** Warning – Seasons 6 spoilers follow **
I’m a big fan of Game of Thrones, but since publishing NerdNav I’ve been much more conscious of the alarming way that the TV show’s producers have neglected the geography of Westeros and Essos. It seems as if a character, or an army, can move between any two locations with no thought to the distances involved. It’s almost as if there’s a teleportation device hidden just off camera.
There were several instances in Season 6 where I shouted WTF at the TV.
In episode 4 Littlefinger is in the Vale of Arryn, but in Episode 5 he’s in Mole’s Town, close to The Wall. There’s over 1,300 miles between those locations. How did he manage that I thought? But worse was to follow.
In episode 5 Yara and Theon flee from the Iron Islands after Euron is elected King. In Episode 7 they show up in Volantis. By my reckoning that’s about a 5,000 mile journey. I know they’re good sailors and that is a two episode gap, but come on, 5,000 miles?
And yet the worst was saved for last. In episode 10 Varys is in Sunspear in Dorne. Yet later in the same episode he’s on board Daenerys’ ship heading from Meereen to Westeros. Even if he sailed back to Essos and they picked him up at Volantis it’s still ridiculous.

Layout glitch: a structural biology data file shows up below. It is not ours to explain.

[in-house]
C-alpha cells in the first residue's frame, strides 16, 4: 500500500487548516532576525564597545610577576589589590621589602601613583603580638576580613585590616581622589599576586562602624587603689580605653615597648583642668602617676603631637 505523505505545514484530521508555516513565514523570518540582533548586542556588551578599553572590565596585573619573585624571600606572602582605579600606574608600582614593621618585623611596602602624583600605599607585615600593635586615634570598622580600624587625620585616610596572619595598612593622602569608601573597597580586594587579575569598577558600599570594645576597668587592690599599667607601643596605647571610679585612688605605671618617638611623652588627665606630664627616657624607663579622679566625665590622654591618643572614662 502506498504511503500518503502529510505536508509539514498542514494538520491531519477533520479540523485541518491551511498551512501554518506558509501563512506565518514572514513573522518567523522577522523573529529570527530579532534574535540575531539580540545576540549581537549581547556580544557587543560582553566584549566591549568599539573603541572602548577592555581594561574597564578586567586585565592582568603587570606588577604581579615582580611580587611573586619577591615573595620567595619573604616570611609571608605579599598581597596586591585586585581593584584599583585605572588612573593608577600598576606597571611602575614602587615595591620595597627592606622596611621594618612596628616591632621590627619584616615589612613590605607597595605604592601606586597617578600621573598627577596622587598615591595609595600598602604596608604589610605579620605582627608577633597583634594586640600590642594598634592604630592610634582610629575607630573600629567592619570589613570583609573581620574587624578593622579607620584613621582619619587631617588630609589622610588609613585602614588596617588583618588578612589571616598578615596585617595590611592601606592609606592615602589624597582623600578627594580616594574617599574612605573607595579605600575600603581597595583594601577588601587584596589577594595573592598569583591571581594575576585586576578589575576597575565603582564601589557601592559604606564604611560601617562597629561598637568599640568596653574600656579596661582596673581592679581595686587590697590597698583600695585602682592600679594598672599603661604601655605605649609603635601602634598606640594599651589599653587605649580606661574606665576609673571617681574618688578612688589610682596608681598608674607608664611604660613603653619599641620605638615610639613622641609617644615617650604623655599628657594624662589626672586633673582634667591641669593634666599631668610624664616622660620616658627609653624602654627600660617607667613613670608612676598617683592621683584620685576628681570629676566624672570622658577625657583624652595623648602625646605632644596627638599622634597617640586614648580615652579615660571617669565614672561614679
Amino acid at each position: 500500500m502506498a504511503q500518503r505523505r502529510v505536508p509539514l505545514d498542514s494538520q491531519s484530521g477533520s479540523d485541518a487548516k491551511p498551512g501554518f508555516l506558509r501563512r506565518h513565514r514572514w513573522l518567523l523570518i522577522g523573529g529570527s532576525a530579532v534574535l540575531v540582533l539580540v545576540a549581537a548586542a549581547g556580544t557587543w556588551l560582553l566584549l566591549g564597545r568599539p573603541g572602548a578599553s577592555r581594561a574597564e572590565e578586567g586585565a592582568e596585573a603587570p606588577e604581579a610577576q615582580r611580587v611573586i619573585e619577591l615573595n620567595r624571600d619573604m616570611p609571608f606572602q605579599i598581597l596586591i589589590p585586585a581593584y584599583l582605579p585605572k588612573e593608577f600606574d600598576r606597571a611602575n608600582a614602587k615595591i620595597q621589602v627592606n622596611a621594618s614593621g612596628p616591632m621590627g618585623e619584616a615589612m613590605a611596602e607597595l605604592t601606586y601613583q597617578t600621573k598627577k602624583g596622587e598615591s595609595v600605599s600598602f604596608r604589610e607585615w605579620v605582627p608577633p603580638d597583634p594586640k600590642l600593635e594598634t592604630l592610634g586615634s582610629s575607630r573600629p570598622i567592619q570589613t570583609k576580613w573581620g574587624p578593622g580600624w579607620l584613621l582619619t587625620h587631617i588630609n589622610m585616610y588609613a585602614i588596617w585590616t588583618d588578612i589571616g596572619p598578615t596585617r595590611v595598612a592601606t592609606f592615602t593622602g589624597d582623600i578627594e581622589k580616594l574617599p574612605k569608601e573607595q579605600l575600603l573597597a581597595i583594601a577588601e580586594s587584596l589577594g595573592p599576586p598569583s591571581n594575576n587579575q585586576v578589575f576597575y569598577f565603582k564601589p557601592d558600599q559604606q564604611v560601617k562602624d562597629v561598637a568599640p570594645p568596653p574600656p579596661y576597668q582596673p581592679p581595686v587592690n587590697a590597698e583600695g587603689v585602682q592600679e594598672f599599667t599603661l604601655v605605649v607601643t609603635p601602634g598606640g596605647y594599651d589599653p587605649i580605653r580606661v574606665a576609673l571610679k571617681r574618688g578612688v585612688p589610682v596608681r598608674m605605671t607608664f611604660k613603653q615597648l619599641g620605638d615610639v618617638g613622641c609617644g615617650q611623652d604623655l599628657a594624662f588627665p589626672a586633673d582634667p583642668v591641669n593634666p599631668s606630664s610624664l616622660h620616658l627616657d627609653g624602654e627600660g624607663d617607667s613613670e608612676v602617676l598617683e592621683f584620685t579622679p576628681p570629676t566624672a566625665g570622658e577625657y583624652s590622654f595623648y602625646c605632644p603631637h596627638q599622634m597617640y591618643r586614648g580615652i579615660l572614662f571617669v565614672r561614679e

When George RR Martin put together his map of the world he deliberately left off a scale and one of the reasons was to minimize the potential for fans of the books to get bogged down in the distances involved in the various journeys and the time it took to make them. NerdNav does the opposite, by showing you exactly how far it is between two locations (as the dragon flies), but the app’s intention is for information only and not to prove or disprove that a particular journey is possible in a given time.
While the TV show is fantastic it does seem to have sacrificed the needs of travel to ensure that the plot moves along at a specific pace. While I’ve enjoyed the results I wish a little more attention was given to the travel timescales.